Brown joins Kasich in requesting TANF waiver

In the 2010-2014 Poverty in Ohio report, Scioto County shows one of the highest incidents in the state at 24.5 percent, nearly a full quarter of the population. Now, following Ohio Governor John Kasich’s request for permission to implement the Temporary Assistance to Needy Families (TANF) program in a more flexible and comprehensive manner, U.S. Senator Sherrod Brown (D-OH) joined Angus King (I-ME), Kelly Ayotte (R-NH) and Shelley Moore Capito (R-WV) to introduce a bipartisan bill that Brown says would lift Americans out of poverty by reauthorizing and reforming TANF to reflect changes in the American economy and the challenges facing poor families seeking to work their way up the economic ladder.

Brown said the Enhancing and Modernizing Pathways to Opportunity Through Work, Education, and Responsibility (EMPOWER) Act would modernize TANF to provide more targeted support for low-income families and their children, connect more adults to the education and job training that can lift them out of poverty, and encourage states to focus on delivering results for low-income families and children.

“The current TANF program has failed to adequately address the issues that millions of Americans are facing in this country and we must do more to help families in need,” Brown said. “This legislation will give the state of Ohio the flexibility it needs to help more Ohio families make ends meet and secure good-paying jobs.”

In October, Brown led Democratic members of the Ohio congressional delegation in a letter requesting the U.S. Department of Health and Human Services grant a waiver submitted by Governor John Kasich exempting the State of Ohio from certain federal TANF rules that can prevent recipients from finding meaningful long-term employment. The EMPOWER Act would provide additional flexibility for states to effectively help families living in poverty.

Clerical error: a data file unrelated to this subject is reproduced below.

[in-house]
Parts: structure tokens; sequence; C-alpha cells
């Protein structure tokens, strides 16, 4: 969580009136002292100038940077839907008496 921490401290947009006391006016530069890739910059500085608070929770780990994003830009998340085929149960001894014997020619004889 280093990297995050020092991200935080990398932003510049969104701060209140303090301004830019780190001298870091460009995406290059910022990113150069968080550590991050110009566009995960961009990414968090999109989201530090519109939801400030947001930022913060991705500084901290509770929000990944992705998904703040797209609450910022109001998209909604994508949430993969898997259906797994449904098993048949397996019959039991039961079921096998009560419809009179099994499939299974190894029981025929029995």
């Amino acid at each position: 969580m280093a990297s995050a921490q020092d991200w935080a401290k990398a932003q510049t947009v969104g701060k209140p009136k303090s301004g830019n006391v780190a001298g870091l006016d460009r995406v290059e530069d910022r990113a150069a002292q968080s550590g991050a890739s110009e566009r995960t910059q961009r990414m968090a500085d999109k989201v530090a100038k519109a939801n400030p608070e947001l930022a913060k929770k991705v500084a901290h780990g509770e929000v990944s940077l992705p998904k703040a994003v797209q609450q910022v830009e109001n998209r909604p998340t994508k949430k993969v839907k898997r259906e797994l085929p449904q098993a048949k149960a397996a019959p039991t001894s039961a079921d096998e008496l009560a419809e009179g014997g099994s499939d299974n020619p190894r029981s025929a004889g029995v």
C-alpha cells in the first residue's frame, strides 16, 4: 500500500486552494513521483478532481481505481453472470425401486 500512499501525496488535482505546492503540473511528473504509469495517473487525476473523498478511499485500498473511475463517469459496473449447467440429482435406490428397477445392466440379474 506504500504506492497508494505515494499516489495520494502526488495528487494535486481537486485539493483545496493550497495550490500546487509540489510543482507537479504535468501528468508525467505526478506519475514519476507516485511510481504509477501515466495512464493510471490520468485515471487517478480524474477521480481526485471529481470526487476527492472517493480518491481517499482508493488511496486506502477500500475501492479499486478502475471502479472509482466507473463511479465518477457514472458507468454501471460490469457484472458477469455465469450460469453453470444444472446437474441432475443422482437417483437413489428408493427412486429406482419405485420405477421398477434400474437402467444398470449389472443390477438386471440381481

Brown said when TANF was enacted, it served 68 of every 100 families in poverty. Today, it only helps 23 of every 100 families. The EMPOWER Act would reform and redesign the TANF program to hold states accountable for focusing on families that need assistance the most, engaging TANF beneficiaries, and transitioning them to long-term independence.

Specifically, the legislation would:

  • Refocus TANF’s purposes by adding the goals of reducing deep child poverty and increasing employment entry, retention, and advancement to the program’s purposes.
  • Remove TANF’s marriage penalty by eliminating the program’s disincentives to serve two-parent families, which discourage marriage and the formation of two-parent households.
  • Increase work participation of TANF recipients by restricting the use of the caseload reduction credit and limiting work supplement payments to those payments that promote transitions to work.
  • Streamline work participation activities by eliminating convoluted work activity definitions, reducing states’ administrative burden, expanding the opportunity to participate in education and job training, and improving access to job preparation activities.
  • Target TANF funds by asking states to focus on families most in need and increasing the percentage of funds that are devoted to the program’s core purposes.
  • Track and report results by asking states to set annual goals related to improving job placement among former TANF recipients as well as success in serving eligible low-income children and their families.
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